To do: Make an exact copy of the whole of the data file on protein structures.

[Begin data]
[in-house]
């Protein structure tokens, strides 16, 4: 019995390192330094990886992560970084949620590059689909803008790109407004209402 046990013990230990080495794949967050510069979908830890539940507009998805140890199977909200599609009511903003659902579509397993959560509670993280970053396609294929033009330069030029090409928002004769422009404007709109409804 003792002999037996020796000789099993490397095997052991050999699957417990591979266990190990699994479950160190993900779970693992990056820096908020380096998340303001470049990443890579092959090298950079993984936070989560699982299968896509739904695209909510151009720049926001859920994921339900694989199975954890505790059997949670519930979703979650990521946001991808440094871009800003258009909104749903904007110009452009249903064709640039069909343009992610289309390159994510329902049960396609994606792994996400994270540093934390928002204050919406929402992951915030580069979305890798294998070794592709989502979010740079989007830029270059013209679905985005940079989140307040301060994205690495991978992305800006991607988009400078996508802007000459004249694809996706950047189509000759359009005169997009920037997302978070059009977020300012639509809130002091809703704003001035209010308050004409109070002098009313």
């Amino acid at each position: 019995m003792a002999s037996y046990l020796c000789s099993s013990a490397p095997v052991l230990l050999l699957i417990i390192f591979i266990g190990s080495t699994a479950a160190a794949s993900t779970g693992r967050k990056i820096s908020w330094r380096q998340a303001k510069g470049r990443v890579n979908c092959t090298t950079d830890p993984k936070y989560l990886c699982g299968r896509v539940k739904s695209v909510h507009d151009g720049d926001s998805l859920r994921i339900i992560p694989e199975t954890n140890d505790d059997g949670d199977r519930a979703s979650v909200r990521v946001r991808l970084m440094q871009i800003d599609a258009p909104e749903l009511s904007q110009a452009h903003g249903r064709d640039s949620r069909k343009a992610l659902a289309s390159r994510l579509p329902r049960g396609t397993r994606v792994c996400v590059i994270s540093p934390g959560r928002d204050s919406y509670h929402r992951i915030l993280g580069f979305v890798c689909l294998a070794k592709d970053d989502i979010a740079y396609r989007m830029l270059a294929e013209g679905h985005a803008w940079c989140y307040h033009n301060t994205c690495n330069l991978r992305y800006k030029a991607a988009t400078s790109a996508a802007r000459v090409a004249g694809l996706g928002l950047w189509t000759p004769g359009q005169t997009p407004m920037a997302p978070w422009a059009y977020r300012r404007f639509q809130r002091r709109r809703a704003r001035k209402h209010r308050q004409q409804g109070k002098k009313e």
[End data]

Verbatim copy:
[in-house]
């Protein structure tokens, strides 16, 4: 019995390192330094990886992560970084949620590059689909803008790109407004209402 046990013990230990080495794949967050510069979908830890539940507009998805140890199977909200599609009511903003659902579509397993959560509670993280970053396609294929033009330069030029090409928002004769422009404007709109409804 003792002999037996020796000789099993490397095997052991050999699957417990591979266990190990699994479950160190993900779970693992990056820096908020380096998340303001470049990443890579092959090298950079993984936070989560699982299968896509739904695209909510151009720049926001859920994921339900694989199975954890505790059997949670519930979703979650990521946001991808440094871009800003258009909104749903904007110009452009249903064709640039069909343009992610289309390159994510329902049960396609994606792994996400994270540093934390928002204050919406929402992951915030580069979305890798294998070794592709989502979010740079989007830029270059013209679905985005940079989140307040301060994205690495991978992305800006991607988009400078996508802007000459004249694809996706950047189509000759359009005169997009920037997302978070059009977020300012639509809130002091809703704003001035209010308050004409109070002098009313």
């Amino acid at each position: 019995m003792a002999s037996y046990l020796c000789s099993s013990a490397p095997v052991l230990l050999l699957i417990i390192f591979i266990g190990s080495t699994a479950a160190a794949s993900t779970g693992r967050k990056i820096s908020w330094r380096q998340a303001k510069g470049r990443v890579n979908c092959t090298t950079d830890p993984k936070y989560l990886c699982g299968r896509v539940k739904s695209v909510h507009d151009g720049d926001s998805l859920r994921i339900i992560p694989e199975t954890n140890d505790d059997g949670d199977r519930a979703s979650v909200r990521v946001r991808l970084m440094q871009i800003d599609a258009p909104e749903l009511s904007q110009a452009h903003g249903r064709d640039s949620r069909k343009a992610l659902a289309s390159r994510l579509p329902r049960g396609t397993r994606v792994c996400v590059i994270s540093p934390g959560r928002d204050s919406y509670h929402r992951i915030l993280g580069f979305v890798c689909l294998a070794k592709d970053d989502i979010a740079y396609r989007m830029l270059a294929e013209g679905h985005a803008w940079c989140y307040h033009n301060t994205c690495n330069l991978r992305y800006k030029a991607a988009t400078s790109a996508a802007r000459v090409a004249g694809l996706g928002l950047w189509t000759p004769g359009q005169t997009p407004m920037a997302p978070w422009a059009y977020r300012r404007f639509q809130r002091r709109r809703a704003r001035k209402h209010r308050q004409q409804g109070k002098k009313e």